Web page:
As the islands were Christianized, late in the 19th century, ancient songs, accompanied by the percussive sound of sticks beating on a rolled mat, gave way to church choirs singing to the harmonies of pedaled organs. Later still, radio transmissions brought more variety, as local artists and audiences embraced each wave of "new" music. The arrival of U.S. Marines during World War II helped solidify the affinity for American popular music. Many earlier bands copied or imitated this music—a trend that continues. It is common practice and well accepted for Samoan musicmakers to take a Western song, replace the lyrics with Samoan words, and reintroduce the tune as an original. The guitar and 'ukulele became the usual instruments for composing and performing music. That sound is now often replaced by the electronic keyboard and the multiplex of sounds and faux instruments available with it. Many current Samoan musicians "upgrade" old Samoan tunes with new technology, or imitate and copy American popular music.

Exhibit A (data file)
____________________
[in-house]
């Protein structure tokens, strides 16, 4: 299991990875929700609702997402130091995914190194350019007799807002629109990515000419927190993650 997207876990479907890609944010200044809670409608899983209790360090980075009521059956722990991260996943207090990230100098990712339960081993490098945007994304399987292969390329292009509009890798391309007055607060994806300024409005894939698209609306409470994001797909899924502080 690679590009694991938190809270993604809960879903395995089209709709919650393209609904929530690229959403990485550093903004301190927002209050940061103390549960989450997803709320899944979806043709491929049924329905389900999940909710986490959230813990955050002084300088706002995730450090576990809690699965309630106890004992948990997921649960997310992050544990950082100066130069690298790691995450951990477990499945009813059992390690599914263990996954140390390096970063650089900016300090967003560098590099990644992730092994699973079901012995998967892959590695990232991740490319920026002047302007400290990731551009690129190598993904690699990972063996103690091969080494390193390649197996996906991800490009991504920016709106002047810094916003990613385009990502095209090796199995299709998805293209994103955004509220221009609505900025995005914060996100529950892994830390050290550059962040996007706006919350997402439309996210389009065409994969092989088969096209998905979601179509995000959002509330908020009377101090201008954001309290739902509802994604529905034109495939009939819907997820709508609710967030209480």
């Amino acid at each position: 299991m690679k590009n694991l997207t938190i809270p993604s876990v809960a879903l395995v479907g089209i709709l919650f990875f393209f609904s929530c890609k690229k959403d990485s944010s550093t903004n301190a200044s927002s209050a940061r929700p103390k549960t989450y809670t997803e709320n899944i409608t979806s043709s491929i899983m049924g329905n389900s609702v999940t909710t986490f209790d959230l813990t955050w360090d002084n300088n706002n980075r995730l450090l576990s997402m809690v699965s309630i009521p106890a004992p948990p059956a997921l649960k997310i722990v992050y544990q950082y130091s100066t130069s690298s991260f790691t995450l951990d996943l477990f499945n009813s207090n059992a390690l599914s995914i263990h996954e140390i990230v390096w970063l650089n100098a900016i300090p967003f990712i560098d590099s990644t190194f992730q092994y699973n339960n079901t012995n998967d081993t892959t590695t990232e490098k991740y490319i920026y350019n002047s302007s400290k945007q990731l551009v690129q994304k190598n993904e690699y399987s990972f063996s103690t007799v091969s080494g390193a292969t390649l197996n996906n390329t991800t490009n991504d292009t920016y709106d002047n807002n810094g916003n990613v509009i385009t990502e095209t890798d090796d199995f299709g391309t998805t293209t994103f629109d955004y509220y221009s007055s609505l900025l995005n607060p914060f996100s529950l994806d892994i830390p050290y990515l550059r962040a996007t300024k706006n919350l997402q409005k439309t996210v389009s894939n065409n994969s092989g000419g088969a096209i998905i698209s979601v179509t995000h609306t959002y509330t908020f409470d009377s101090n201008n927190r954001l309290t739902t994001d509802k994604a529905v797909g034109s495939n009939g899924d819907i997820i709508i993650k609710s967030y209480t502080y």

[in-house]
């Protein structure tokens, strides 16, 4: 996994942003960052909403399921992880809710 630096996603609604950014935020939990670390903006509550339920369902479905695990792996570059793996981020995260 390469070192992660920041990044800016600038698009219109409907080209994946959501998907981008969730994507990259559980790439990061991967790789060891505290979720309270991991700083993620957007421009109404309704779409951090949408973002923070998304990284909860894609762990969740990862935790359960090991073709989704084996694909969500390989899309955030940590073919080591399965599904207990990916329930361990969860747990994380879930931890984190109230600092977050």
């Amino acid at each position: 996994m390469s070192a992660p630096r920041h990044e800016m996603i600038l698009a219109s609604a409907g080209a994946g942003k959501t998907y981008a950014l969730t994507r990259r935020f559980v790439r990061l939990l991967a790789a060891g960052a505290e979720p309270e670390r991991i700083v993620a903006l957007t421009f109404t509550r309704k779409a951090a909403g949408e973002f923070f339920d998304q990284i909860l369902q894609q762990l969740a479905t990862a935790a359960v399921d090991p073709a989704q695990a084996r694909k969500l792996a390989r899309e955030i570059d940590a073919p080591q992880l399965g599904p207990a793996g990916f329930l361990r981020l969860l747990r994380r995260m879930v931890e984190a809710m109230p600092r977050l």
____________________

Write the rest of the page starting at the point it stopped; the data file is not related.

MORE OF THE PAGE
Modern pop and rock have a large audience in Samoa, as do several indigenous bands, which have abandoned most elements of Samoan traditional music, though there are folksy performers. Some pop musicians in New Zealand learned new dance styles on a trip to the islands of Samoa, an important early node in transmitting and translating U.S street dance to Aotearoa. Recently,when? the Samoan population has seen a resurgence of old Samoan songs, remixed in the style of Hawaiian reggae, but with some traditional elements, such as the use of the pate and the chord structure still in use. New Zealand continues to produce modern popular Samoan stars, such as Jamoa Jam and Pacific Soul. Even traditional hymns (pese lotu) have seen a fair amount of change. Some pop bands, such as the RSA Band and the Mount Vaea Band, are associated with hotels; some hotel bands have toured in New Zealand and elsewhere. Pop musicians include the Loledisambiguation needed, Golden Ali'is, The Five Stars, and Jerome Gray, whose "We Are Samoa" remains an unofficial national anthem. A Samoan group called Le Pasefika, going against the current trend by playing only old music, has become the hottest-selling Samoan group in the United States.